Table_4_Fostering Spatial Efficiency in the Marine Space, in a Socially Sustainable Way: Lessons Learnt From a Soft Multi-Use Assessment in the Medite.docx (72.57 kB)
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Table_4_Fostering Spatial Efficiency in the Marine Space, in a Socially Sustainable Way: Lessons Learnt From a Soft Multi-Use Assessment in the Mediterranean.docx

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posted on 22.03.2021, 14:52 authored by Stella Sofia I. Kyvelou, Dimitrios G. Ierapetritis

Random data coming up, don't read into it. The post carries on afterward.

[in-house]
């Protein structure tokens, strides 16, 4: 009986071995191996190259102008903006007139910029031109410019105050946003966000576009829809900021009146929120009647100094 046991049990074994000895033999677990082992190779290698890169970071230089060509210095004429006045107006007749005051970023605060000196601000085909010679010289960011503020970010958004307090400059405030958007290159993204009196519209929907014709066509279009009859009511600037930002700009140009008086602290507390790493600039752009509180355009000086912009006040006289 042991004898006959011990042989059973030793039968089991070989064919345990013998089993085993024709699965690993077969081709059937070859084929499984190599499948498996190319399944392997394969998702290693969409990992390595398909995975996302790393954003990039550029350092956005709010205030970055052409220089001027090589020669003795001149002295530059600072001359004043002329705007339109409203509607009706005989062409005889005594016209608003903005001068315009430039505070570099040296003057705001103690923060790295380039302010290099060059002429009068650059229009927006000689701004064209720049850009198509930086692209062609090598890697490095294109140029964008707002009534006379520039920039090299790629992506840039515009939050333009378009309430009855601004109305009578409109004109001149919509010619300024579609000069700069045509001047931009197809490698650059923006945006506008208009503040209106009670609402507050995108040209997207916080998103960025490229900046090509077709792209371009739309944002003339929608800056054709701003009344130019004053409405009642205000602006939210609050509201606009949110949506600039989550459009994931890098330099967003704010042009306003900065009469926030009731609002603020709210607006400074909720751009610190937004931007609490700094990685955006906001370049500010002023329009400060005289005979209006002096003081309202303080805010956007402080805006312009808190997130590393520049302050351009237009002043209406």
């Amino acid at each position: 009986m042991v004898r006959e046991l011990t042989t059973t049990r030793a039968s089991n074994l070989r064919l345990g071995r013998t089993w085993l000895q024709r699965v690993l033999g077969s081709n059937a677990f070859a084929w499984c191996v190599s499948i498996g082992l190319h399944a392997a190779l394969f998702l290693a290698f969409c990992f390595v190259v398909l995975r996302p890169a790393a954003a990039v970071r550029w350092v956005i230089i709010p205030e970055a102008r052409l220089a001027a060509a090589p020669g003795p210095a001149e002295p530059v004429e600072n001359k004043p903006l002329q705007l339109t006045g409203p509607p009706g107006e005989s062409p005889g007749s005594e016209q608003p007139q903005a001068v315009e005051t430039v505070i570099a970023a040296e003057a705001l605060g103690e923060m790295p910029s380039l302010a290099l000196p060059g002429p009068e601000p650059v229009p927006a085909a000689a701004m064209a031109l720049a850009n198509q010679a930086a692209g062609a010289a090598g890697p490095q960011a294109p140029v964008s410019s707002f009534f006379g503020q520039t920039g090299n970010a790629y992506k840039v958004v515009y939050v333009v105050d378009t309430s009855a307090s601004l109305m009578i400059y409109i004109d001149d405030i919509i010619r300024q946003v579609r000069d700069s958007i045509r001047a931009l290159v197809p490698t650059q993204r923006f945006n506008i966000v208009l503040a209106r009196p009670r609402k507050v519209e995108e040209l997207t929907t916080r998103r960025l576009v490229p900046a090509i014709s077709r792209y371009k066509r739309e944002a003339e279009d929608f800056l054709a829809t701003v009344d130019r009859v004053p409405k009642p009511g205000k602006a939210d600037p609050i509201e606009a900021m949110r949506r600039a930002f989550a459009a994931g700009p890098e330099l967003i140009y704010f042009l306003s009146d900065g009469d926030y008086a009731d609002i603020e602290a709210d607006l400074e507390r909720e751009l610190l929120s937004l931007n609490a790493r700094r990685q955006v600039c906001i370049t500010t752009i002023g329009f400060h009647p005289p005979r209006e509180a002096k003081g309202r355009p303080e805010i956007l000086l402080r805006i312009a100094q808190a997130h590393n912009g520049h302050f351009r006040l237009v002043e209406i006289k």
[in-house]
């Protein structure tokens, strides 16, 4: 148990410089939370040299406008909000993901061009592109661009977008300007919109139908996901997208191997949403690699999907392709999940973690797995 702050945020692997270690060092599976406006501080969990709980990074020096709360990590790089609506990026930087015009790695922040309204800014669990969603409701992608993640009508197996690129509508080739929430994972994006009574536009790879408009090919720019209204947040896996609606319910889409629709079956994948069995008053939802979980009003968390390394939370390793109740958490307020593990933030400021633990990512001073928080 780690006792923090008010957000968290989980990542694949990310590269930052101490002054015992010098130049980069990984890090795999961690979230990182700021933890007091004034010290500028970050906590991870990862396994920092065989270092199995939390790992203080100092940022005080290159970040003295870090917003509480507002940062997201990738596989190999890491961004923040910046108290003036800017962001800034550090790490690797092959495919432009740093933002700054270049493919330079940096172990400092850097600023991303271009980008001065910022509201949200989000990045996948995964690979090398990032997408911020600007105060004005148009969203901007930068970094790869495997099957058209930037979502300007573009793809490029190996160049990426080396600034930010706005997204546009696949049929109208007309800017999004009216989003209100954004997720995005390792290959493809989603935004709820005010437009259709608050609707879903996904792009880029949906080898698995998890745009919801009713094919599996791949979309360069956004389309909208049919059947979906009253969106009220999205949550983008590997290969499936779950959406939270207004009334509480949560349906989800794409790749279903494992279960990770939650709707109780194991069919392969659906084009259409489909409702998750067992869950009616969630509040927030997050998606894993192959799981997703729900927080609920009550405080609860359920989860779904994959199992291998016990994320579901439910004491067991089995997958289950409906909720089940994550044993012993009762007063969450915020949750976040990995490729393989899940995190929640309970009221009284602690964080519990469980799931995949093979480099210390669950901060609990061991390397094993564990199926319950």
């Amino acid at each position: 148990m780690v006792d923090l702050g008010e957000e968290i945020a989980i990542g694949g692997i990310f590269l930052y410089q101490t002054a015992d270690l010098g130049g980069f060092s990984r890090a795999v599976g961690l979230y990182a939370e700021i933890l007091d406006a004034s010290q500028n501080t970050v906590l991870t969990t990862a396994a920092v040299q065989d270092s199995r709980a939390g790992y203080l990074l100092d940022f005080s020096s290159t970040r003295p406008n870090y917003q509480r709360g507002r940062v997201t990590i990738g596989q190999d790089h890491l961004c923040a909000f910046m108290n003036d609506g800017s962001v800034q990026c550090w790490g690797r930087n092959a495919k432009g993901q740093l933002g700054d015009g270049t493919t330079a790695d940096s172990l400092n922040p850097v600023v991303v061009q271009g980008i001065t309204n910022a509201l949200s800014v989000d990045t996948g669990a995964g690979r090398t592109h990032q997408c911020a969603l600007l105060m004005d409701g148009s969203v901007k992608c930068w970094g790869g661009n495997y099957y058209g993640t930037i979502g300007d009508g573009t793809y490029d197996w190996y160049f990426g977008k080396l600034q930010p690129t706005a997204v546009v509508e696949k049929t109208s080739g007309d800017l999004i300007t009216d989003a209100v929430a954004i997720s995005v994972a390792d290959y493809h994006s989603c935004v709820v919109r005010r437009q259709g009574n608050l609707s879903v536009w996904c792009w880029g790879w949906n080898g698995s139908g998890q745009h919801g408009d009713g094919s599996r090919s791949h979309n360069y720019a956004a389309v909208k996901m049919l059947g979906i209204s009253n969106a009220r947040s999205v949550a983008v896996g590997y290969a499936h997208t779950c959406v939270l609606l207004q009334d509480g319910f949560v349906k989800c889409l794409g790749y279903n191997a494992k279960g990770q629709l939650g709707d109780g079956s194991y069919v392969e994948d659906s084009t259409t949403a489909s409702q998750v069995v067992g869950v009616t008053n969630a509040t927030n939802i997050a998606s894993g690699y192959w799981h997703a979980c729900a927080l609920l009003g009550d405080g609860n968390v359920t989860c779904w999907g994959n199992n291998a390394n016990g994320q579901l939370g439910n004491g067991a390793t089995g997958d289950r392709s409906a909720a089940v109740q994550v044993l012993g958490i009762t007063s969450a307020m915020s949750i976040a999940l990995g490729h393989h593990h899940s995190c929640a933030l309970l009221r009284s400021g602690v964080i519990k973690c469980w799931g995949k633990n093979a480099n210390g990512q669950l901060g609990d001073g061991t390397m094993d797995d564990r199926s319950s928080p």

In a context of growing claim for marine space and in the pursuit of maritime “spatial efficiency,” Multi-use (MU) becomes necessary to assemble more or less compatible sea uses. In this paper, the potential of the soft MU involving small-scale fisheries (SSF), tourism, and nature conservation related to marine protected areas (MPAs), widely encountered in the Mediterranean Sea basin, is being assessed in Greece. Despite the fact that the MU concept is not yet included neither in maritime spatial planning (MSP) laws nor in strategic policy documents due mainly to the dominance of terrestrial spatial plans that favor exclusive rights of highly competitive and expansive maritime activities (e.g., aquaculture), the above MU is increasingly being practiced by local communities as a socio-economic instrument (fishing tourism), able to be also occasionally oriented to nature conservation. Following the Drivers, Added Values, Barriers and Negative Impacts (DABI) analysis, a spectrum of challenges/constraints and opportunities for the application of the MU under study was revealed, grouped in socio-economic, environmental, political–regulatory, and technological factors that can enable or undermine this MU in the Greek seas. The paper concludes that there is a huge potential for the said MU development in areas dependent on fisheries, consistently to the longstanding SSF tradition that despite its decline, continues to be one of the most important among those practiced in the coastal zone and in remote and insular communities, essentially defining their particular social and cultural identity. Besides, SSF have low environmental impact, and also tourists and the local communities are gradually becoming more conservation-oriented. Hence, the MU is highlighted as a tool for sustainable use of marine space supporting the Blue Growth Agenda and reconnecting natural and cultural capital at sea, thus redefining also the role of fishers that under equitable conditions may become defenders of marine biodiversity and key actors for the sustainable management of fish stocks and ecosystems in the protected areas.

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